Prelude to great struggle at Antietam (( and Susan Santman, battle observer.)
Antietam Battle Anniversary Will Close Next Friday
92 - year - old Woman Recalls Struggle
Fete Opened At Hagerstown Saturday
South Mountain Battle Recalled.
A little old lady, Mrs. Susan A. Santman, now in her 92nd year, sat in the stands at Hagerstown Saturday when U. S. Senator Millard E. Tydings, of Maryland, officially opened the grand spectacle showing of “On Wings of Time”, which was the beginning of a two weeks' commemoration and celebration covering 32 historic episodes in the history of Washington county —the first named after George Washington.
The celebration will close next Friday Sept. 17, with the observance of the 75th anniversary of the Battle of Antietam at Sharpsburg.
Twenty-one Governors of the 29 of Maryland's sister states whose troops fought the Battle of Antietam will attend the climatic day of celebration, along with President Roosevelt. The "Bloody Lane" phase of America's bloodiest one-day battle will be re-enacted by National Guard troops of Maryland, Virginia and Pennsylvania. Twenty-three thousand soldiers fell in this battle, which was preceded by the Battle of South Mountain on Sept. 14, 1862.
In opening the celebration Saturday, Senator Tydings said, "A nation's love is due tribute to lovely Mrs. Santman, of Hagerstown, who fed and succored the wounded and dying of both Union and Confederate forces who paid the full measure on Antietam's field of death, at the risk of her own life, her husband having been taken a prisoner a few days before by Stonewall Jackson at Harpers Ferry.
At the time of the Battle of Antietam, Mrs. Santman was only 17 years old, but well remembers the bloody struggle. She recalls the exploding of shells in the village of Sharpsburg, which killed a number of chickens. Speaking of this phase, Mrs. Santman said: "We made chicken broth and gave to the wounded and famished Confederates, with a large quantity of bread, and even before the bread was done, the hungry soldiers ate it in big gulps". She said many of the Confederates were ragged, some barefooted, and evidently had not eaten for several days. Mrs. Santman, accompanied by her cousin, Mrs. Elizabeth Hemphill, made a trip to the camp of the Union soldiers at Williamsport, traveling in a spring wagon. They took food along for the soldiers.
Recalls South Mountain Battle.
The Antietam observance also reminds the nation of the South Mountain struggle, which preceded the Battle of Antietam. In the Battle of South Mountain, which occurred on Sunday, Sept. 14, 1862, the Union losses were 438 killed, 1,821 wounded and 87 captured. The Confederate losses were 318 killed, 1,229 wounded and 1,225 captured.
This battle consisted of short, yet sufficiently bloody engagements around Turner's Gap, Fox's Gap and Crampton's Gap. The roads, crossing South Mountain toward Antietam, passed through these gaps. The three gaps were several miles apart, beginning with Turner's Gap, on the National Highway, west of Middletown; Fox's Gap, better known as Reno, and then Crampton's Gap, near Burkittsville.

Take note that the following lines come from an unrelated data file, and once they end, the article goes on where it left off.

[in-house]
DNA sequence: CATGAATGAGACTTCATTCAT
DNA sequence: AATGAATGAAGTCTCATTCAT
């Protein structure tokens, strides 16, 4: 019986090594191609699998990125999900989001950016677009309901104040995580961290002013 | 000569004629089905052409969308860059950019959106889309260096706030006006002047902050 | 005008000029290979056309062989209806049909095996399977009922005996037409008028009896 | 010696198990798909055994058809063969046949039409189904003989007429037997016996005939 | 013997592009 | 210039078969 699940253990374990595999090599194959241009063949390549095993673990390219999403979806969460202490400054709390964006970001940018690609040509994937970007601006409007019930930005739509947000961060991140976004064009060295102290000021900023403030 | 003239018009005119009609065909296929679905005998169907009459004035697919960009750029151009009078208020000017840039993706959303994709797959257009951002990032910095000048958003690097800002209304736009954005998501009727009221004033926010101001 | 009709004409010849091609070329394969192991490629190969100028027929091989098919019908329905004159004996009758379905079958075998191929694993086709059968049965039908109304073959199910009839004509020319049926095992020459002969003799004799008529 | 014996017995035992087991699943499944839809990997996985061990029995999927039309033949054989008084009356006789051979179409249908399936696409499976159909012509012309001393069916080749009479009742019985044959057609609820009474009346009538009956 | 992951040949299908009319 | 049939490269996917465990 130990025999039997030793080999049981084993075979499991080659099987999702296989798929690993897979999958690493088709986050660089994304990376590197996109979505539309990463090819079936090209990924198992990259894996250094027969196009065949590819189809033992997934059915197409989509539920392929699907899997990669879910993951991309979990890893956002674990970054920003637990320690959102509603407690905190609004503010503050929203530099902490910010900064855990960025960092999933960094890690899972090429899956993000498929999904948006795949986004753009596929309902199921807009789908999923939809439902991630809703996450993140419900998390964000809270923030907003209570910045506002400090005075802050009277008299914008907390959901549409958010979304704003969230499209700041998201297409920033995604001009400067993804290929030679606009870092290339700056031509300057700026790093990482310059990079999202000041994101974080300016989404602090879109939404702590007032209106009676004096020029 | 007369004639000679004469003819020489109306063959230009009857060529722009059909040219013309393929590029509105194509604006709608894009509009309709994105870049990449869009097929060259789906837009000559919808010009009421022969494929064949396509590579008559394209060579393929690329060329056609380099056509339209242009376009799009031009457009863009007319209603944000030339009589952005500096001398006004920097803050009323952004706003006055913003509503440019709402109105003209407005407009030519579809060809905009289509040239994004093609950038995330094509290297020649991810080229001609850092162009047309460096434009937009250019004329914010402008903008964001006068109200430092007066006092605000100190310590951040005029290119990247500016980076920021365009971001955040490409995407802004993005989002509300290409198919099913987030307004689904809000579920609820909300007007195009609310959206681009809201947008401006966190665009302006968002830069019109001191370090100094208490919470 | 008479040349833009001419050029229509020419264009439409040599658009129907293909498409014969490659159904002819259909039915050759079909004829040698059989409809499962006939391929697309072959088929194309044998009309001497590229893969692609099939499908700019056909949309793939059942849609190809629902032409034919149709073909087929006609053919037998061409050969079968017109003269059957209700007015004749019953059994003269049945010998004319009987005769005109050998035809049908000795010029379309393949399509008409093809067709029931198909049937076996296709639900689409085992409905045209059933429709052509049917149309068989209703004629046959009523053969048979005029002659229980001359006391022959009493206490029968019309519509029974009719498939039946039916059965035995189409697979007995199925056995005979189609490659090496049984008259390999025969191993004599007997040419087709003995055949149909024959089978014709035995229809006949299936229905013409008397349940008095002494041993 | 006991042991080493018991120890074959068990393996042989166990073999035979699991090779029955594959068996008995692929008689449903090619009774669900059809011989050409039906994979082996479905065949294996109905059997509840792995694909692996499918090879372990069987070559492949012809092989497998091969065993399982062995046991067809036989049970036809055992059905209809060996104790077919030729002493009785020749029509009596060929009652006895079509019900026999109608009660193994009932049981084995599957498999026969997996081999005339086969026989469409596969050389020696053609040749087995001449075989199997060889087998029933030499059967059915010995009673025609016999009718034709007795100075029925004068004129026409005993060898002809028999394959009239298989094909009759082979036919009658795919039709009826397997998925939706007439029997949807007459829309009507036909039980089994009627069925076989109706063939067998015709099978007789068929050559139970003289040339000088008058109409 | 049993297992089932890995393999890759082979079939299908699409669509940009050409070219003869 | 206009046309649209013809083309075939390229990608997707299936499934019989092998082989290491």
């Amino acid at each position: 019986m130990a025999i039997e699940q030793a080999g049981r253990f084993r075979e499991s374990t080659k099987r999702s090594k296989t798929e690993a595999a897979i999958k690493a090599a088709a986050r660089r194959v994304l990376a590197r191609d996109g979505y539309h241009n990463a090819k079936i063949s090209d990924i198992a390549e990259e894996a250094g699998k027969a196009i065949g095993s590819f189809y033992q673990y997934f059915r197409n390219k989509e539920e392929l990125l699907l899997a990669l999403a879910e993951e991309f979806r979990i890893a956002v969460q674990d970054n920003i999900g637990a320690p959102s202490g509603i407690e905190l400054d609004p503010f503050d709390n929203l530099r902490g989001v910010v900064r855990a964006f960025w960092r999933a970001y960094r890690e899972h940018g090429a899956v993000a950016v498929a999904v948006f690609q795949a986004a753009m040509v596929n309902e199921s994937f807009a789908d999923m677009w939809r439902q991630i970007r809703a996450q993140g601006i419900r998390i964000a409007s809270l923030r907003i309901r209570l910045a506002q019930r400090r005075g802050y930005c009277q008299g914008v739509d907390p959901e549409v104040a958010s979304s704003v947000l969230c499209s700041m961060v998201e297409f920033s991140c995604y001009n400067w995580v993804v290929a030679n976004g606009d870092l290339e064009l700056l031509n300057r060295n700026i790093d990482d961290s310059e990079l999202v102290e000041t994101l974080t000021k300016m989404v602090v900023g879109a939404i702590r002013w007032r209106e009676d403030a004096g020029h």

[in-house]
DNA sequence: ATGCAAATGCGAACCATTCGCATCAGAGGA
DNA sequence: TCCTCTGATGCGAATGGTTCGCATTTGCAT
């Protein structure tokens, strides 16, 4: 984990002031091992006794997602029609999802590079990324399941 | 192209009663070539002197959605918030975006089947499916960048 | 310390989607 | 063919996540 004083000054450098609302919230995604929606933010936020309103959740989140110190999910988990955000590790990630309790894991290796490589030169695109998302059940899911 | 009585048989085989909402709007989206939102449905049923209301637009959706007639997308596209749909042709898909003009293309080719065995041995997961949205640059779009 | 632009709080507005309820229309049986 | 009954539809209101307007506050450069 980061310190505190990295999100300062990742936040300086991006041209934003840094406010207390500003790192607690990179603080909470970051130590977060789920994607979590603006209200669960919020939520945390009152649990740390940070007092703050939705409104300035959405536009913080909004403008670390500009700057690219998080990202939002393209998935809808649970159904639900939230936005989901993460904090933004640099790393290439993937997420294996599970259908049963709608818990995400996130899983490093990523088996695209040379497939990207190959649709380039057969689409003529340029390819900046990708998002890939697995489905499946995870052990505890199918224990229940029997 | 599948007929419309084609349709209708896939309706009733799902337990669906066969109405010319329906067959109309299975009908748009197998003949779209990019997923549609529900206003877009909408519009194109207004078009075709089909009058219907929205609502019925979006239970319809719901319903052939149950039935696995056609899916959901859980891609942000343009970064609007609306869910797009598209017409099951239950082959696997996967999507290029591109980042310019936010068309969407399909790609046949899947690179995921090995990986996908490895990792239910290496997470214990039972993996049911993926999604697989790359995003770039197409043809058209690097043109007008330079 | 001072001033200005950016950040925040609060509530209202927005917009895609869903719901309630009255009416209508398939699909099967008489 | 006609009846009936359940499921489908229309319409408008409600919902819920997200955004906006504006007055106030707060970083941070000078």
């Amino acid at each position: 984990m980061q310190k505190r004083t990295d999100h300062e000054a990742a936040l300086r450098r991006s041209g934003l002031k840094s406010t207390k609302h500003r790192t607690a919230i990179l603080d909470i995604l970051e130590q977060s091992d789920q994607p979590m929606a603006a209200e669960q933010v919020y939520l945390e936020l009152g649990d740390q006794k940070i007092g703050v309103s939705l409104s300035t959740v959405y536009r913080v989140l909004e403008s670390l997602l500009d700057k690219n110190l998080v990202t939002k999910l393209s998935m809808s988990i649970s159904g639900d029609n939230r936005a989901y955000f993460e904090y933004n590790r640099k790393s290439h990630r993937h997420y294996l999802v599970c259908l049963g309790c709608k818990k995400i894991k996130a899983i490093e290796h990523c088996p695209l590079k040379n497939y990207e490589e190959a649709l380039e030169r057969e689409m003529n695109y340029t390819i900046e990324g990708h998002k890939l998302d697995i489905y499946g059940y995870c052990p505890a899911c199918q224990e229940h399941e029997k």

At Crampton's Gap stands the "Correspondents' Arch", the only memorial in the world erected and dedicated to newspaper correspondents. It was built of native stone by George Alfred Townsend, "Gath", of war correspondent and news-column fame, who was connected with the New York Herald during the Civil War. The site of the unique memorial is at the South Mountain crestline, recalled as the main avenue of the "Underground Railroad", through which many a fugitive slave passed in haste to Pennsylvania and freedom, large numbers falling prey to "slave hunters", who combed the mountain farther north, and made the captures for rewards offered.
This prelude to the Battle of Antietam was the first clash of McClellan's Army of the Potomac and Lee's Army of Northern Virginia and followed McCellan's finding of Lee's "lost order" at Frederick, on Sept. 12.
Approximately 250,000 persons from all sections of the country are expected to visit Washington county during the two weeks' celebration.
Captions for illustrations.
Prelude To Great Struggle At Antietam
Accompanying picture shows Union Troops advancing up South Mountain during the battle on Sunday, Sept. 14, 1862. The Battle of Antietam occurred three days later and the Battle of South Mountain was the prelude to that bloody struggle.
War Correspondents Arch
Erected in Crampton's Gap, near Burkittsville, by George Alfred Townsend, a famous Civil War Correspondent, to the memory of newspaper correspondents. The memorial is the only one of its kind constructed in the United States.
Middletown Valley Register
Carlton and Richard Rhoderick.
Used with permission of Carlton and Richard Rhoderick, heirs of George Carlton Rhoderick, the last owner and publisher of the Middletown Valley Register, which ceased publication in 1991.
Western Maryland Room, Washington County Free Library.
Antietam, Battle of, Md., 1862: Centennial celebrations, etc
Washington County (Md.), 1937.